Driving Each Other Crazy


Sir Thomas Beecham was known for his practical jokes, but when Arthur Rubinstein played one on him, the celebrated conductor was not amused.

One hot morning, as they rehearsed Beethoven’s Piano Concerto in G in the Hollywood Bowl, both Beecham and Rubinstein were in a bad mood. The piano was at the edge of the shell, and after playing the opening phrase of the concerto, Rubinstein settled in for the duration of the long orchestral section to follow.

Beecham became increasingly impatient with the orchestra, stopped them after every bar, and singled out one musician after another for criticism, making them play the same passages over and over again. He more or less forgot about Rubinstein sitting there in his short-sleeved shirt, broiling in the hot sun.

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By the time he finally got to play again, Rubinstein was “pretty boiled up in every way.” For the rest of the rehearsal, he and Beecham said little as they pressed on, openly hostile toward each other.

When it was finally over, and a sunburned Rubinstein was in the parking lot settling into his new Fleetwood Cadillac, Beecham appeared out of nowhere and asked for a lift. Rubinstein put on a friendly demeanor and said, “Certainly, Sir Thomas.” As they headed into the streets of Los Angeles, Rubinstein said that it would be an honor to give Beecham a ride because he had gotten his license that very morning.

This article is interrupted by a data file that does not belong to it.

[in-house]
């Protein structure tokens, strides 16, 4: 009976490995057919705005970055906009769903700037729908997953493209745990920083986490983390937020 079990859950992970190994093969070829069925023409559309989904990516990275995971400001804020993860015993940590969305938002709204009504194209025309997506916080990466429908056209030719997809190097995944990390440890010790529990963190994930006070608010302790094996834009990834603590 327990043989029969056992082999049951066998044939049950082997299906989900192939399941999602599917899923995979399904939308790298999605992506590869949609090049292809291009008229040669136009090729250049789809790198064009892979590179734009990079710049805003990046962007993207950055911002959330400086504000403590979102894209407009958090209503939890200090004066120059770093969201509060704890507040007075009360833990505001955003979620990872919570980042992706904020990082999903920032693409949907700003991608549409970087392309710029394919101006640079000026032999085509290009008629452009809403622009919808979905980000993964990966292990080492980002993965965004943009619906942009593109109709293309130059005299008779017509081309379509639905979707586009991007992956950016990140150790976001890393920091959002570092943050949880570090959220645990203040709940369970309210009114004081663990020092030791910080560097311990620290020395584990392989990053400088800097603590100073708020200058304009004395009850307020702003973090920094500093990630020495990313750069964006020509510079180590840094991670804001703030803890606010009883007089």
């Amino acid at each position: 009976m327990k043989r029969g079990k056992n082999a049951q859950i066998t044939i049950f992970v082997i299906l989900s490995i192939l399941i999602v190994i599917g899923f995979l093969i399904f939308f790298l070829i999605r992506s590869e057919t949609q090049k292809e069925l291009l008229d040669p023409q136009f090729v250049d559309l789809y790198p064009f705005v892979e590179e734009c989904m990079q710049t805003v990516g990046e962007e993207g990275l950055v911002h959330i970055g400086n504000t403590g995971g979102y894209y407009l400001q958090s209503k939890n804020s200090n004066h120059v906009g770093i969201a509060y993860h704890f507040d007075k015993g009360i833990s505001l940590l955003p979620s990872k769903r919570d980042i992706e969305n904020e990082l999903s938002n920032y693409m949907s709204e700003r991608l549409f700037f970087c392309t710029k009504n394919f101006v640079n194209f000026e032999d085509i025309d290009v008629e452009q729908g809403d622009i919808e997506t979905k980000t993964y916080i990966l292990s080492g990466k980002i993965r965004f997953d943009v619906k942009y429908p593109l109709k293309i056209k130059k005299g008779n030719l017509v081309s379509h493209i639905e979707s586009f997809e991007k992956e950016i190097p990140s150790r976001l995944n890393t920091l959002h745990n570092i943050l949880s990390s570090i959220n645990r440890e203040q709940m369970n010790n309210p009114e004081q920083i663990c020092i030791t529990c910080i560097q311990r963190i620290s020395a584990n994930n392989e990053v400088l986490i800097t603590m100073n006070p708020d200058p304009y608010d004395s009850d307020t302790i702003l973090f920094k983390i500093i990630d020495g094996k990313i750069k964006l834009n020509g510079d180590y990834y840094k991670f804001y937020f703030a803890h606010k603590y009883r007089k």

As Beecham blanched and shrank into the seat, Rubinstein made a point of becoming more and more nervous and inept.

“Look out, look out,” Beecham bellowed, “there is a red light!”

“Thank you, Sir Thomas. I didn’t see it.”

And so it went for forty-five minutes. When they finally reached his destination and Sir Thomas stumbled out of the car, he gave Rubinstein a baleful look as he whispered “Thank you.”

The lover of practical jokes had become the victim of one. Rubinstein had been driving for two years. Beecham reacted to another joke at his expense in a more convivial way.